here is an idea

Discussion in 'Microphones (live or studio)' started by wiseal1, Feb 26, 2005.

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  1. wiseal1

    wiseal1 Guest

    why don't you record a working or scratch vocal, then record the entire vocal in chunks. Say for instance the scream occurs at the end of second chorus. What you could do is record every thing prior to this section at a level where it works with the rest of the band, and on a different track you can lower your level and punch in the screaming part at a level where the distortion doesn't occur.

    This always works well for me. I also use a pop filter to make the singer keep his distance from the mic relatively the same.

    Hope this helps
  2. AudioGaff

    AudioGaff Well-Known Member

    Feb 23, 2001
    Silicon Valley
    Hate to break it to you, but there those of us that having been doing scratch vocal tracks for many. many years. The problem with recording vocals in chunks, is that you can often lose the magic, emotion, and have inconsistant performance issues that rob the overall vocal track from it's greatness.
  3. Kev

    Kev Well-Known Member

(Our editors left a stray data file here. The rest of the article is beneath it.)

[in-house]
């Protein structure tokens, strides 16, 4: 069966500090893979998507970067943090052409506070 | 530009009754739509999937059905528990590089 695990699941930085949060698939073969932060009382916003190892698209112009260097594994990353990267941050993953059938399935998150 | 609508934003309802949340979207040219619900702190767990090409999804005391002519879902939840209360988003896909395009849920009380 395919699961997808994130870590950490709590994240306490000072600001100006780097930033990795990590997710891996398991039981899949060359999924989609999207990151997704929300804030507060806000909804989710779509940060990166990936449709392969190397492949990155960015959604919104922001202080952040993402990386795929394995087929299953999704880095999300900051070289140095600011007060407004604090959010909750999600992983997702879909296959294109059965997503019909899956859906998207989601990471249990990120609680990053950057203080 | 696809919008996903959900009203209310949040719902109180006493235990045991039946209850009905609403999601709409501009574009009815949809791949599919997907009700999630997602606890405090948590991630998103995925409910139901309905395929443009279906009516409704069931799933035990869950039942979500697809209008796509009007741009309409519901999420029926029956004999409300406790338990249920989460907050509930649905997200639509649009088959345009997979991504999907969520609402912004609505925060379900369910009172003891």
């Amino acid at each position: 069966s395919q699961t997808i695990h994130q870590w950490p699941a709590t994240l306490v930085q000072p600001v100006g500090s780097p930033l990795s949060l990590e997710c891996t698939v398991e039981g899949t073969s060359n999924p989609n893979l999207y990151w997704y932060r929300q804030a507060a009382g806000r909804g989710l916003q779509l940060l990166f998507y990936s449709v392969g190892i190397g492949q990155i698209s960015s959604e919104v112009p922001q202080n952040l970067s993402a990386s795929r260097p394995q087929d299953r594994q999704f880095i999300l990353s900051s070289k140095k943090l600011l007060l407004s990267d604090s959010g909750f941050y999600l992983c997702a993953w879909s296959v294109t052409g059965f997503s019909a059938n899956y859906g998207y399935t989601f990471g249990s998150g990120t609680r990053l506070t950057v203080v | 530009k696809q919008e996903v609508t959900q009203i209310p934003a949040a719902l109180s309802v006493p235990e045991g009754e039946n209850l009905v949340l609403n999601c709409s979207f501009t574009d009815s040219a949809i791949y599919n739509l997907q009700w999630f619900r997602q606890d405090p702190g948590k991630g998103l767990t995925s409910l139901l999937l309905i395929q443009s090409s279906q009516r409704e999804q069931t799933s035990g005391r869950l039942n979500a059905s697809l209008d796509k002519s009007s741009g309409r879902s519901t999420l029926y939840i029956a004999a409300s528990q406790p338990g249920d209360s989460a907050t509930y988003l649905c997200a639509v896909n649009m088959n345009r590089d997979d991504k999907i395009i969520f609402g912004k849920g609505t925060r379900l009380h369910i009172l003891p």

Nov 13, 2001

    hard to find something genuinely new
    some of us have been doing this for a while
    and learnt from those that have been doing this even longer.

  4. therecordingart

    therecordingart Well-Known Member

    Jul 28, 2004

    This is what I do (I'm not a pro) to get good vocals......

    -I make the vocalist sing the whole song beginning to end until we think that he/she nailed it. This way you can get the cohesive sound. Sometimes if they sing a portion really fast then they'll only sing every other word or sentence the first track and fill in the blanks on the second track.

    -If I can't tame the volume peaks with compression I just cut and paste the louder areas to a separate track or tracks. (Deleting the more quiet vocals from the new loud tracks)

    -After doing that I can bring the volume to more respectable levels and then either compress away or use automation and ride the fader until I think it sounds good.

    In some cases a little compression and some "fader riding" goes a long way without having to cut/paste/delete. For me it is now habit to cut/paste/delete because I deal with a lot of bands that whine really quietly then scream on the top of their lungs every few seconds.

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